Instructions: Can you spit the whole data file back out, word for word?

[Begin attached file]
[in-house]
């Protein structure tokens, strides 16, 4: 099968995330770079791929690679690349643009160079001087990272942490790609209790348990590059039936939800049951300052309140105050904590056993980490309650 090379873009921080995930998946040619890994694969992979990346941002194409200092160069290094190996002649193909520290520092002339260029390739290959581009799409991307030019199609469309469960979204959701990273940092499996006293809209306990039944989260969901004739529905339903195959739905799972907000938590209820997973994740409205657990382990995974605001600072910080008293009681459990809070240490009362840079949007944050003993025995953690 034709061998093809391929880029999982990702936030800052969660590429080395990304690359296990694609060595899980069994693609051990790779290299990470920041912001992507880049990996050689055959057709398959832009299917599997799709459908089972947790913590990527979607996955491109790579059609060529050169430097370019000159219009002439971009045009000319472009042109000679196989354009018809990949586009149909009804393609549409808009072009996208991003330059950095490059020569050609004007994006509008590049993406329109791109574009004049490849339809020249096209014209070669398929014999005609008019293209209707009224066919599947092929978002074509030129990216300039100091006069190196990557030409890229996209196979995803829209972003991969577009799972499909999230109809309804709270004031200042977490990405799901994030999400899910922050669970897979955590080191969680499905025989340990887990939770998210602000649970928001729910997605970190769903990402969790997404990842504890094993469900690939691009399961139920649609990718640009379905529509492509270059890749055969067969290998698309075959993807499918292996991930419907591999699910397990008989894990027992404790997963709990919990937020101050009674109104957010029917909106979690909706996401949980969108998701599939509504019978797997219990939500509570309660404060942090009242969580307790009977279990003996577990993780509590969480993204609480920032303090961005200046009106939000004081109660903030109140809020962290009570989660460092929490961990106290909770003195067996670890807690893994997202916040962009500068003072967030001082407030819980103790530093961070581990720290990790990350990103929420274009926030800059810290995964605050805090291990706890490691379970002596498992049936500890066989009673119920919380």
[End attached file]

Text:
[in-house]
């Protein structure tokens, strides 16, 4: 099968995330770079791929690679690349643009160079001087990272942490790609209790348990590059039936939800049951300052309140105050904590056993980490309650 090379873009921080995930998946040619890994694969992979990346941002194409200092160069290094190996002649193909520290520092002339260029390739290959581009799409991307030019199609469309469960979204959701990273940092499996006293809209306990039944989260969901004739529905339903195959739905799972907000938590209820997973994740409205657990382990995974605001600072910080008293009681459990809070240490009362840079949007944050003993025995953690 034709061998093809391929880029999982990702936030800052969660590429080395990304690359296990694609060595899980069994693609051990790779290299990470920041912001992507880049990996050689055959057709398959832009299917599997799709459908089972947790913590990527979607996955491109790579059609060529050169430097370019000159219009002439971009045009000319472009042109000679196989354009018809990949586009149909009804393609549409808009072009996208991003330059950095490059020569050609004007994006509008590049993406329109791109574009004049490849339809020249096209014209070669398929014999005609008019293209209707009224066919599947092929978002074509030129990216300039100091006069190196990557030409890229996209196979995803829209972003991969577009799972499909999230109809309804709270004031200042977490990405799901994030999400899910922050669970897979955590080191969680499905025989340990887990939770998210602000649970928001729910997605970190769903990402969790997404990842504890094993469900690939691009399961139920649609990718640009379905529509492509270059890749055969067969290998698309075959993807499918292996991930419907591999699910397990008989894990027992404790997963709990919990937020101050009674109104957010029917909106979690909706996401949980969108998701599939509504019978797997219990939500509570309660404060942090009242969580307790009977279990003996577990993780509590969480993204609480920032303090961005200046009106939000004081109660903030109140809020962290009570989660460092929490961990106290909770003195067996670890807690893994997202916040962009500068003072967030001082407030819980103790530093961070581990720290990790990350990103929420274009926030800059810290995964605050805090291990706890490691379970002596498992049936500890066989009673119920919380």